A yearning to heal
Boyhood events inspired a cardiologist to pursue medicine as a career.
Johnny Woodhouse Published: 10/17/2019
The Southern California native first thought about becoming a doctor in the fourth grade, after showing concern for a boy in his class with an unrepaired cleft palate.
“Kids were always making fun of him, so I said I will become a surgeon when I grow up,” Dr. Pena recalled.
Then there was the time he was getting a high school physical and was informed that he had an irregular heartbeat.
“The physician recommended that I have a stress test and an echocardiogram, both of which came back negative,” Dr. Pena added. “Turns out, it was a sinus arrhythmia where the heartbeat changes pace when you inhale and exhale. Being able to diagnose something like that really interested me and solidified my yearning to become a doctor.”
Former personal trainer
Before attending medical school, Dr. Pena earned a bachelor’s degree in neuroscience at Johns Hopkins University and a master’s in public health from the University of Georgia.
He also took a gap year to work as a personal trainer in the Atlanta area.
“I got interested in personal training because I was pretty overweight in college,” said Dr. Pena, who lost about 70 pounds after graduate school.
“When I got to medical school, I trained a few clients on the side to make extra money and to stay in shape. To be a successful personal trainer, you have to be fit or no one will listen to you.”
Dr. Pena had a bout of exercise-induced asthma as a child but went on to play varsity tennis in high school and participate in the marching band.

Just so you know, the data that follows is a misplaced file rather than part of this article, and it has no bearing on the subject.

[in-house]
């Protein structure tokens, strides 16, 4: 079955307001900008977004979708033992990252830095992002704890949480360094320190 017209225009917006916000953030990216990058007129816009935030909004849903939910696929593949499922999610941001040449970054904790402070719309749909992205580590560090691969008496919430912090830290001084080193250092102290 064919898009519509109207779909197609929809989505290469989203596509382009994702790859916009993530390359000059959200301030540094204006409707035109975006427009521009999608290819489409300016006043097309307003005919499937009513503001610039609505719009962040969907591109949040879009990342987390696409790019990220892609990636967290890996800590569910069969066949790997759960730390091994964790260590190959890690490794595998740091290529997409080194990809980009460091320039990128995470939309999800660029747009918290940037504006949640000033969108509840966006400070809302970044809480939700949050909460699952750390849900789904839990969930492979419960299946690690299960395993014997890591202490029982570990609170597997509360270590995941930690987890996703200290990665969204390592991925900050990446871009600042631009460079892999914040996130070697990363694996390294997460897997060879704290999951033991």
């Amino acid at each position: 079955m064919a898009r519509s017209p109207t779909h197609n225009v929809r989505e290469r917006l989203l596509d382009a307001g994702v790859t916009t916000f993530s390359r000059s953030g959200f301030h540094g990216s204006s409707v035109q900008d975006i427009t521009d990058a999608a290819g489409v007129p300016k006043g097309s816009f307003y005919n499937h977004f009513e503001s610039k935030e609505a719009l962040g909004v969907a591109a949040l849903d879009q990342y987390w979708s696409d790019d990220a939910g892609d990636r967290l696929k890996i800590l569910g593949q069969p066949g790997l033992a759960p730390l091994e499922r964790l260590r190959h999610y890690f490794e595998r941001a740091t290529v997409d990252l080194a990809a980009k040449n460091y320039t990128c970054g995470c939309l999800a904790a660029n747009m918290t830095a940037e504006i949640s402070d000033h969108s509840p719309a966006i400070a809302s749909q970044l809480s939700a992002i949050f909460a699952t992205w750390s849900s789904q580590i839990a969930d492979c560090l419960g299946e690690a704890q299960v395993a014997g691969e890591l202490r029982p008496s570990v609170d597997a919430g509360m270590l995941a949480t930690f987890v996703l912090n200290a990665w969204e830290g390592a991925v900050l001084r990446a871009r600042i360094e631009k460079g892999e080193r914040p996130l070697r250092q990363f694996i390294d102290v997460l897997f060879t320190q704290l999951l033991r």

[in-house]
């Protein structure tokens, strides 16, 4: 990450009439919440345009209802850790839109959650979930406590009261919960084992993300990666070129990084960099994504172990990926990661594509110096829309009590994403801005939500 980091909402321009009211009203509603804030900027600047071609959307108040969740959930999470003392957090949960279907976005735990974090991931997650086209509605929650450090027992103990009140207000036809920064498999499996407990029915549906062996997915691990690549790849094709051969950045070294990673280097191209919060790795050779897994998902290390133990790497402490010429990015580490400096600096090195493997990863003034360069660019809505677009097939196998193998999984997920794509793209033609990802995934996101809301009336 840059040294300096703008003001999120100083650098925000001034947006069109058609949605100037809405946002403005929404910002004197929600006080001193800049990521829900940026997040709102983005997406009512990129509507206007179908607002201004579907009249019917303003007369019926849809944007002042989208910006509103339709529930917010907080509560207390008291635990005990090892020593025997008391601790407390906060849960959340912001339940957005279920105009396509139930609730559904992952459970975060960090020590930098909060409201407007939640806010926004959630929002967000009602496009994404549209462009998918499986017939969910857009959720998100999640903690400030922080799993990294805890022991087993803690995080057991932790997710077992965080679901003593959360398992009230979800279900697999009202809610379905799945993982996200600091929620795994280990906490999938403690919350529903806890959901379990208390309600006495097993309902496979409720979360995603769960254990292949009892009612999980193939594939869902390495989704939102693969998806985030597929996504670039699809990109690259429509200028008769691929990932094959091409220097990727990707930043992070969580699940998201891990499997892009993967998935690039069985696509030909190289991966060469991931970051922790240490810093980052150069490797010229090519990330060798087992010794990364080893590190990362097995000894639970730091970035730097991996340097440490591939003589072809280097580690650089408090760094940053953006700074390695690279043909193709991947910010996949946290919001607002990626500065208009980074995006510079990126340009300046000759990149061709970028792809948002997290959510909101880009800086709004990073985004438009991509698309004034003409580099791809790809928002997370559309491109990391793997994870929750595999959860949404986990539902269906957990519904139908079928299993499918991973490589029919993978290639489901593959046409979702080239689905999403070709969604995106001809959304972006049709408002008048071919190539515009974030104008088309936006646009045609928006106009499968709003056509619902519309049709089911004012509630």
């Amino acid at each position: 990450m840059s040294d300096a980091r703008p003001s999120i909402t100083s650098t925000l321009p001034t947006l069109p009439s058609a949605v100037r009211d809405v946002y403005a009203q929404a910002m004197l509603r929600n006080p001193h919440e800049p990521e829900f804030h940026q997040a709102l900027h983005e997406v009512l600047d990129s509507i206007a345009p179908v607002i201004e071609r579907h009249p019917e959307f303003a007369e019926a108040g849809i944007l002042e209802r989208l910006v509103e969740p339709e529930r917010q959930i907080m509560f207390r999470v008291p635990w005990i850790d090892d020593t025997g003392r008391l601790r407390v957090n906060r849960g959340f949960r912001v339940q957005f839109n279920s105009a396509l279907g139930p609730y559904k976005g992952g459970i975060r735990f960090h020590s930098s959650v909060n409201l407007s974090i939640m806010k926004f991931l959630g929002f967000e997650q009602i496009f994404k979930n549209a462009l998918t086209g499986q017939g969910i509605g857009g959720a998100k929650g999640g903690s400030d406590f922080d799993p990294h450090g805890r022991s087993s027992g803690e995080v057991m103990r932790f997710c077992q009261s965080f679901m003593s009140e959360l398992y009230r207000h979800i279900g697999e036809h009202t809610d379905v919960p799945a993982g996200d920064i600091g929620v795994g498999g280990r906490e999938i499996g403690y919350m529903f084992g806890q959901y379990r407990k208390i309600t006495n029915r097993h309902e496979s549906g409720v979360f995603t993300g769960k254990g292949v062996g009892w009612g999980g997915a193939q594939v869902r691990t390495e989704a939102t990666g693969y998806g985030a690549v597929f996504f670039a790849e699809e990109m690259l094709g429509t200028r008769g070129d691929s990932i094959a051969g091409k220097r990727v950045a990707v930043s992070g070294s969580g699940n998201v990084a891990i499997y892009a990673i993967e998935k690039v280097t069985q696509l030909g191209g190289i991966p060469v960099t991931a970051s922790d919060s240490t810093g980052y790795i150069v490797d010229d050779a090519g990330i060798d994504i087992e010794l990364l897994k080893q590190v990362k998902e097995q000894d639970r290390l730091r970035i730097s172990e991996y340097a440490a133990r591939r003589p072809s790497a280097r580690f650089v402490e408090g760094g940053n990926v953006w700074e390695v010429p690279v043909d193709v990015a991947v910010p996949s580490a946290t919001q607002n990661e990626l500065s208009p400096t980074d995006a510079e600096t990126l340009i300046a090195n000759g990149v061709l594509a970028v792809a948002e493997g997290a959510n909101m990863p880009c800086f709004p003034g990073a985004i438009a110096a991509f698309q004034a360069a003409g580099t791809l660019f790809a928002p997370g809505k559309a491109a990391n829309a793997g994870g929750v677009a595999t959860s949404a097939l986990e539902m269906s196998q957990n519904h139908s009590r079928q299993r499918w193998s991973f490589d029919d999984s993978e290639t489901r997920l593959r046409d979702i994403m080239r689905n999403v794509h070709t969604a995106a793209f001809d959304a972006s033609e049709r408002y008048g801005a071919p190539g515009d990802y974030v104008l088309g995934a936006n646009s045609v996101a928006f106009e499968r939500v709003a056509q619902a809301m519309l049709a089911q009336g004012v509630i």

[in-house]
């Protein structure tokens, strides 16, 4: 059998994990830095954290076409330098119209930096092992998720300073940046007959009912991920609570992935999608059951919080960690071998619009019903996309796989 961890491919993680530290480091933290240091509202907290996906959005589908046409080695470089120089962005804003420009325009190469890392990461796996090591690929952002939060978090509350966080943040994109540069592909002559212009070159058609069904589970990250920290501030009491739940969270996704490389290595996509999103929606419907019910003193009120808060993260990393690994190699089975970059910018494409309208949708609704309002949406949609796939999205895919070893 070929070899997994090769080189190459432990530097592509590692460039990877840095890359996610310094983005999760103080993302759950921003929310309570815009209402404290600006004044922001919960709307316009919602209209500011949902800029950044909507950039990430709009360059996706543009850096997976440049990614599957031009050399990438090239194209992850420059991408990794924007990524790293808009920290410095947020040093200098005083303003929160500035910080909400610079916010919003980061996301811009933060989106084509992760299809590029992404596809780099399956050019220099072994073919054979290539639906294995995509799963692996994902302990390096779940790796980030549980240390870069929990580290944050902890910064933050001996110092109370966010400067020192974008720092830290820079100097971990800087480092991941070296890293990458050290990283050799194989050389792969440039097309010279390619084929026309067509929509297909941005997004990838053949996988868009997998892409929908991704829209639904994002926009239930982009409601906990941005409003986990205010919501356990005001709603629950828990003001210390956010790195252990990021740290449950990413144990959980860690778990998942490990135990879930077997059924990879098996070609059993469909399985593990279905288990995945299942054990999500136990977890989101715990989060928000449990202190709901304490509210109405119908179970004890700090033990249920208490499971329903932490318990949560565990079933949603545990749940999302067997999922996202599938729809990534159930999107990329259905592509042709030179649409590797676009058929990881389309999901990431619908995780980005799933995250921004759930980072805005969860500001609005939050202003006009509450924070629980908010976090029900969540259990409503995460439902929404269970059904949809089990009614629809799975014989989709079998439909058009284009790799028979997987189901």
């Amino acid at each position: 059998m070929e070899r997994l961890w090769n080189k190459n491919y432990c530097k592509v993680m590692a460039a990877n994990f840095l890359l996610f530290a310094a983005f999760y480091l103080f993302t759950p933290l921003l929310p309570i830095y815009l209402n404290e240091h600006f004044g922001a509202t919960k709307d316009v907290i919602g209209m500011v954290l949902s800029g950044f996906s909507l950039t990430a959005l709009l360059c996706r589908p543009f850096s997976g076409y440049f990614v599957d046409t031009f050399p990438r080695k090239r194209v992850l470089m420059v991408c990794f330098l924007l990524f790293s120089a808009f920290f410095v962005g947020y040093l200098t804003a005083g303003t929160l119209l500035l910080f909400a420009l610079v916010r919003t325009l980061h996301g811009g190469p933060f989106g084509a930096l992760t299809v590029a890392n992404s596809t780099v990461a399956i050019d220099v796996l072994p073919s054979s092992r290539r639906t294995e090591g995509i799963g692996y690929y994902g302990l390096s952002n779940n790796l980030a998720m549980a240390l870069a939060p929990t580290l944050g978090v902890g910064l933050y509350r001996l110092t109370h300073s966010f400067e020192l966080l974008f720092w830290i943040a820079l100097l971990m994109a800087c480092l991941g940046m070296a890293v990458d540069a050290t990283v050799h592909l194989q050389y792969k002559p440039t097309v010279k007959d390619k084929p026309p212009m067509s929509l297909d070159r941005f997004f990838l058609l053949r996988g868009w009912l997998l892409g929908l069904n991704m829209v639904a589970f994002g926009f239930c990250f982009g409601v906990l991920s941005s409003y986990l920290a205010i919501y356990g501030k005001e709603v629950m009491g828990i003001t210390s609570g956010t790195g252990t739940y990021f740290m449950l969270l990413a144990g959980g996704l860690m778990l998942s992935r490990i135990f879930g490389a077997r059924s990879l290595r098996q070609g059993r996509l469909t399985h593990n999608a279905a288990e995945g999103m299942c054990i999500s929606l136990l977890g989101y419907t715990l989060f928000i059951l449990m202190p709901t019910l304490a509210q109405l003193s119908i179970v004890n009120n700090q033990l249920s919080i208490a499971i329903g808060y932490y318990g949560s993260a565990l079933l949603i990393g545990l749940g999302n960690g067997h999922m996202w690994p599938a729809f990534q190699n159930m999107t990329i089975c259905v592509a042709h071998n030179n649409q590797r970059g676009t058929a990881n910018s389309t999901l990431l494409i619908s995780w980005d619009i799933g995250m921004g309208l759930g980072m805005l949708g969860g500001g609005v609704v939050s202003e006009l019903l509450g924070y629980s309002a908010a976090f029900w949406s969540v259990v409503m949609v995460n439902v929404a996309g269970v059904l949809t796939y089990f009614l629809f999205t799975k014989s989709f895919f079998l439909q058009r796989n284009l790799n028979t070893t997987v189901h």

Son of immigrants
After a residency in internal medicine and a fellowship in cardiology, both at Banner University Medical Center in Phoenix, Ariz., Dr. Pena joined Baptist Heart Specialists in August 2019, specializing in diagnostic cardiac testing and exercise training.
“I’m very interested in preventative cardiology, screenings and managing patients before their coronary disease or hypertension becomes more advanced,” he said. “Patients who understand their pathology are more likely to take their medications, check their blood pressure and accept most medical interventions.”
The son of immigrants, Dr. Pena is the first person in his family to graduate from college. His mother, a travel agent in Suwanee, Ga., and a bilingual parent specialist with the Georgia Department of Education was born in Baja, Calif. His father, Alejandro Sr., a Major League Baseball pitcher from 1981 to 1996, and the recipient of two World Series rings was born in the Dominican Republic.
“My dad was only 18 when he signed a free-agent contract with the Los Angeles Dodgers in 1981,” said Dr. Pena, who was born in 1984, the year his father won a dozen games as a starting pitcher for the Dodgers and led the league in earned-run average.
“Neither of my parents knew the language when they came to this country to provide a better life for me and my sister. I’m a doctor today because of them.”